Chaos Equals Cash

Robert Brooks Contributor
Chaos Equals Cash
Read Time: approx. 2:59

This is the top story from our daily newsletter published on October 2, 2020. To have this and more delivered directly to your inbox scroll down and enter your email or click here to sign up. Photo Credit: Tucker Carlson, Credit: Gage Skidmore. Rachel Maddow, CC 3.0


Chaos Equals Cash: If you’ve been a subscriber to this newsletter for a while you know that we take issue with the media industry’s overall business model. If it bleeds it leads. If it leads it gets looks. Looks generate likes and reactions. Reactions generate revenue and sales. Sales keep shareholders smiling. That’s why it’s in the media’s best interest to use hyperbolic language, pictures, and videos to scare the living daylights out of the American public. Knowing that, we wanted to highlight how major networks stand to make a killing this election season by stoking division, fear, and chaos. Because at the end of the day, chaos equals cash. Here’s how.

Election Stress Disorder: “The intense election season and today’s divided political climate may have many Americans feeling particularly anxious,” Elizabeth Elkind writes for CBS. One therapist has a name for what they’re feeling — “election stress disorder.” Dr. Steven Stosny, a therapist who authored several books on improving relationships, coined the term “election stress disorder” in 2016. He wrote in the Washington Post that he had been “overwhelmed with distress calls during the recent election cycle,” which, amplified by the 24-hour news cycle, he said was creating stress that intruded on patients’ personal relationships. Even if Americans know the nightly news is stressing them out, there’s one problem: we’re addicted.

Addiction: TV networks like NBC (owned by Comcast, stock ticker:CMCSA), ViacomCBS (stock ticker: VIAC), and ABC (owned by Disney, stock ticker: DIS), have reported that news viewership is surging. This is likely due to a number of factors. There is less live sports coverage on TV, people have more time at home to fill, and many are hungry for information about news related to the pandemic, the economy, social unrest, and the upcoming presidential election. Because viewer interest in politics has spiked, ad revenue for news networks has also climbed. CNN’s (owned by AT&T, stock ticker: T) ad revenue between June and August this year spiked by 68% compared to the same period last summer. Similarly, Fox News’ (stock ticker: FOX) ad revenue jumped by 46% this summer compared to last summer. Earlier this week, an estimated 73.1 million viewers watched the first debate between President Trump and Former Vice President Joe Biden on network TV. NBC, ABC, Fox News, and many other networks sold out their ad offerings for the event. (PS: CNN originally said that figure was 65 million, which is what we quoted in the newsletter yesterday. Thanks, CNN.)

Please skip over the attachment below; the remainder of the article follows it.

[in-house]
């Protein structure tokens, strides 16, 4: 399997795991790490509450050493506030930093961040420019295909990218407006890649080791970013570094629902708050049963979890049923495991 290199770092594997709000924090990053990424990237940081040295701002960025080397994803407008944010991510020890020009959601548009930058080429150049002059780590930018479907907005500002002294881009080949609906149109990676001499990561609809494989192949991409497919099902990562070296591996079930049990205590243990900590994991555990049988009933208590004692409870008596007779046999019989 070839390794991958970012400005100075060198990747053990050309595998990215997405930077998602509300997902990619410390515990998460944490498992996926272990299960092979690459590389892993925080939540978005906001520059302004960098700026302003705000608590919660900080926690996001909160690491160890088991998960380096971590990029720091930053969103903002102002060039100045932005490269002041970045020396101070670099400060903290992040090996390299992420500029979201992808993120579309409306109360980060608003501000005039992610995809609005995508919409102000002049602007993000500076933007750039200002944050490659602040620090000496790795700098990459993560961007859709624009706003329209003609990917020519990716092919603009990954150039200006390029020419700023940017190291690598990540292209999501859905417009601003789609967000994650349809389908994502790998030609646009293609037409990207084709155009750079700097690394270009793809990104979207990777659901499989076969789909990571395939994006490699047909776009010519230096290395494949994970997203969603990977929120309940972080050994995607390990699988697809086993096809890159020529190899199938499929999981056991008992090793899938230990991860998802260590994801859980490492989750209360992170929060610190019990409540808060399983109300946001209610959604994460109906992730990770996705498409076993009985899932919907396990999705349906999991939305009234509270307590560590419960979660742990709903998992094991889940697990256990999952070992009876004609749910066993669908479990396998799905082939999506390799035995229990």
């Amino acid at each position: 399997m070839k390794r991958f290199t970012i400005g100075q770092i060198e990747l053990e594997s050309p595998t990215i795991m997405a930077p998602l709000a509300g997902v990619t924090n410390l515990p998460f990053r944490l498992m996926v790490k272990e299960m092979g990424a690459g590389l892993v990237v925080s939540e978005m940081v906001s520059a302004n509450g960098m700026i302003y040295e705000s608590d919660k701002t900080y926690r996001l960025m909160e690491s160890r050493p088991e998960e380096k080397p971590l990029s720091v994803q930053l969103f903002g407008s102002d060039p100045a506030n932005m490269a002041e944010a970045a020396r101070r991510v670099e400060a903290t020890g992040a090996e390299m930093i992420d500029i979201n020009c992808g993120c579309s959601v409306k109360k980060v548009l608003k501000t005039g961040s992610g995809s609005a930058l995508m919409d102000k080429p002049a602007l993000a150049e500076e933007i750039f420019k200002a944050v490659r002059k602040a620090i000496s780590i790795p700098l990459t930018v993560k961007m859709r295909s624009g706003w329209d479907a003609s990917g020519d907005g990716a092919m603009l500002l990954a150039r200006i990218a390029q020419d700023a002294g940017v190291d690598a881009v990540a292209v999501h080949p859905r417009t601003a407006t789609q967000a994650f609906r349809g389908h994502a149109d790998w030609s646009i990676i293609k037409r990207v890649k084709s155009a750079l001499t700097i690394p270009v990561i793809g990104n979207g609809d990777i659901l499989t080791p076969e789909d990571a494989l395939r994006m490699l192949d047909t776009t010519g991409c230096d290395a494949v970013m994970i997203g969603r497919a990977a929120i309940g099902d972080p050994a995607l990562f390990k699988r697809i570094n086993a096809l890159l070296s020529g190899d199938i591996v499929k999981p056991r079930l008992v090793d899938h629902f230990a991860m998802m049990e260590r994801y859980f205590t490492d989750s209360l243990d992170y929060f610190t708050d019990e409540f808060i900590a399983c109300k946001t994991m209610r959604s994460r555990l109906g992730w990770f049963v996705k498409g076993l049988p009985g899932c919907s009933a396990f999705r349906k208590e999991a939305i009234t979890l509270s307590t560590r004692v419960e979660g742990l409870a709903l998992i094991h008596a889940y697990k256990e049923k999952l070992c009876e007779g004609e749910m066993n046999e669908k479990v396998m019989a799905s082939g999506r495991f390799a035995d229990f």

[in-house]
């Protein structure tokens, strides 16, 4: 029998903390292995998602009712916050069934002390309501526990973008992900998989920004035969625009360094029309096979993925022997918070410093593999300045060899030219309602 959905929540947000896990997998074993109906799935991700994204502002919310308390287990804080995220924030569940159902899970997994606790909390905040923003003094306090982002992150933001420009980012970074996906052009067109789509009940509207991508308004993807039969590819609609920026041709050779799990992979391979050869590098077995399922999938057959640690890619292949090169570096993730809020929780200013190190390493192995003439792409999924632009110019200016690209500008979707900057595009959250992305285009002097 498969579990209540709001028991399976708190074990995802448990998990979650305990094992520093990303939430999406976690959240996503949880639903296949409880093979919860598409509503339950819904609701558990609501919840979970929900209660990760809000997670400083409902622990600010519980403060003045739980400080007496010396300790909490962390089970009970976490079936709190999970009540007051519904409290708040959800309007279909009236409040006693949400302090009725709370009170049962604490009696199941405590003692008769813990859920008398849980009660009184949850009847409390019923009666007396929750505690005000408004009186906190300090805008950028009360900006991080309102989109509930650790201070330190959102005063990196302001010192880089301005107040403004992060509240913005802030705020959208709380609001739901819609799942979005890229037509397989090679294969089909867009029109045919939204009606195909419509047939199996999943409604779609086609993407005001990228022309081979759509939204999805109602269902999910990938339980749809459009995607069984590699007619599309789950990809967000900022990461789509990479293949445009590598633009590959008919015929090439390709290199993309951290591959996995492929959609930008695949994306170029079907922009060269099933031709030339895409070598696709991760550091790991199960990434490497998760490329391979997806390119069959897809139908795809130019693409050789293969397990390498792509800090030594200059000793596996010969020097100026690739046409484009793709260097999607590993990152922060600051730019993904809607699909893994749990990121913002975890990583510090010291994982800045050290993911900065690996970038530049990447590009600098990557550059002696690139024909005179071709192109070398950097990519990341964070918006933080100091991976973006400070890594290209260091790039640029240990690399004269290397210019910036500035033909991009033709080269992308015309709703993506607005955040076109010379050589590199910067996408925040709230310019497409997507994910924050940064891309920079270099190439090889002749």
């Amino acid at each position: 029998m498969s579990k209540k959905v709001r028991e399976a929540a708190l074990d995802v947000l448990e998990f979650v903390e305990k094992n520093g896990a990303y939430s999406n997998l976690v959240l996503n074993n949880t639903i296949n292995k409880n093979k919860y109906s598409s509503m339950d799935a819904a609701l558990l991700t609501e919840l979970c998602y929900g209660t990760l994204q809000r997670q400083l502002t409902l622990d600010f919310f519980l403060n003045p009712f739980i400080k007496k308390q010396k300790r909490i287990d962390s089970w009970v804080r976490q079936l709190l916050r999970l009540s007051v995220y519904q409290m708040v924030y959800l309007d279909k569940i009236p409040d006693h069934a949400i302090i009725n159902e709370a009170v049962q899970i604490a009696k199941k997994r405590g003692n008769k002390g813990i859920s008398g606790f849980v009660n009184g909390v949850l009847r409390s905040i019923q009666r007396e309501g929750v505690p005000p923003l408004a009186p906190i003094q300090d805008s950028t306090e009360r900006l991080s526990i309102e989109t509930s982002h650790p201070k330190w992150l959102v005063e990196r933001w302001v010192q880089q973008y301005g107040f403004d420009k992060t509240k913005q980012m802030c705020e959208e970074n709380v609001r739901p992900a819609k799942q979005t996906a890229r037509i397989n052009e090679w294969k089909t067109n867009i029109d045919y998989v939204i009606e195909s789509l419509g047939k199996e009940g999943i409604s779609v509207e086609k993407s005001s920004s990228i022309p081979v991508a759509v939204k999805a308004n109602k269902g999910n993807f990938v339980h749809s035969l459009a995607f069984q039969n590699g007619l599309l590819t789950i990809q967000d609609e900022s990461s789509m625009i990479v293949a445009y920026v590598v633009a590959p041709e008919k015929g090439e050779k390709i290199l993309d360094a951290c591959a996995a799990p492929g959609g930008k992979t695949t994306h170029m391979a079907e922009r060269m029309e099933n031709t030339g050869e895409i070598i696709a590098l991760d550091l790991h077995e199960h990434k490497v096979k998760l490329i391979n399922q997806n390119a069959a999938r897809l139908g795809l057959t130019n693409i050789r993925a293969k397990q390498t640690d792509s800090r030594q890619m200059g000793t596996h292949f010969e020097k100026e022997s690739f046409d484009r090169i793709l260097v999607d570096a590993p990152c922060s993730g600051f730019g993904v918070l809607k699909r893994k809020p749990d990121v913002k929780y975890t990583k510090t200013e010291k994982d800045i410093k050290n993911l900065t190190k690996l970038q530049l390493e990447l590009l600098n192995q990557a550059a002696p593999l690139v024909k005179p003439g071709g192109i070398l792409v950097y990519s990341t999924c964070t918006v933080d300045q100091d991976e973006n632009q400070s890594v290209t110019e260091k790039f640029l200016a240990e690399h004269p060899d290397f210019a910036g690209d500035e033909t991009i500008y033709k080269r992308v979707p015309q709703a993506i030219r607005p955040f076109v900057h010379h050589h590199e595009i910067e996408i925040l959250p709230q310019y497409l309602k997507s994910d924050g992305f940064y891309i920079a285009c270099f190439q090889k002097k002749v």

Putting a Price on Fear: Some networks have already sold out or are close to selling out their advertising space for the October 7 vice-presidential debate, the next two presidential debates on October 15 and October 22, and election night on November 3. Networks and advertisers know that audiences will be glued to coverage of these upcoming events, and ad prices reflect this. ABC reportedly charged $375,000 for a 30-second ad spot during the debates.

News Won’t Loose: Though many are working to ensure that the presidential election runs smoothly, television networks are making plans for how they will deal with an election that is not decided on the night of November 3. Some networks are offering sponsors the option to continue their ad campaigns during the week following November 3, if election results take time to be reported. Nearly every industry will be affected by how the upcoming election unfolds, but news networks and their advertising business will be very directly and immediately impacted.

Flag This: What that said, we’re going to run an experiment. Over the final quarter of the year, we’re going to track the stock tickers listed above to see how these companies perform. This is not intended to serve as a recommendation to buy, sell, or hold any security (read the full disclaimer below). It’s simply to have a little bit of fun. Obviously, these companies are conglomerates that oversee many divisions from entertainment parks to cruise ships, but let’s give it a shot. Zooming out, we hope this deep dive offers some perspective around what these outlets are trying to do, which is keep us glued to the TV. Whether you’re a Trump-loving, Fox News fanatic or Biden-supporting, CNN superfan just be cognizant of what’s going on behind the scenes. By the way, if you want more business and finance news, be sure to sign up for our weekend newsletter, The Street Sheet.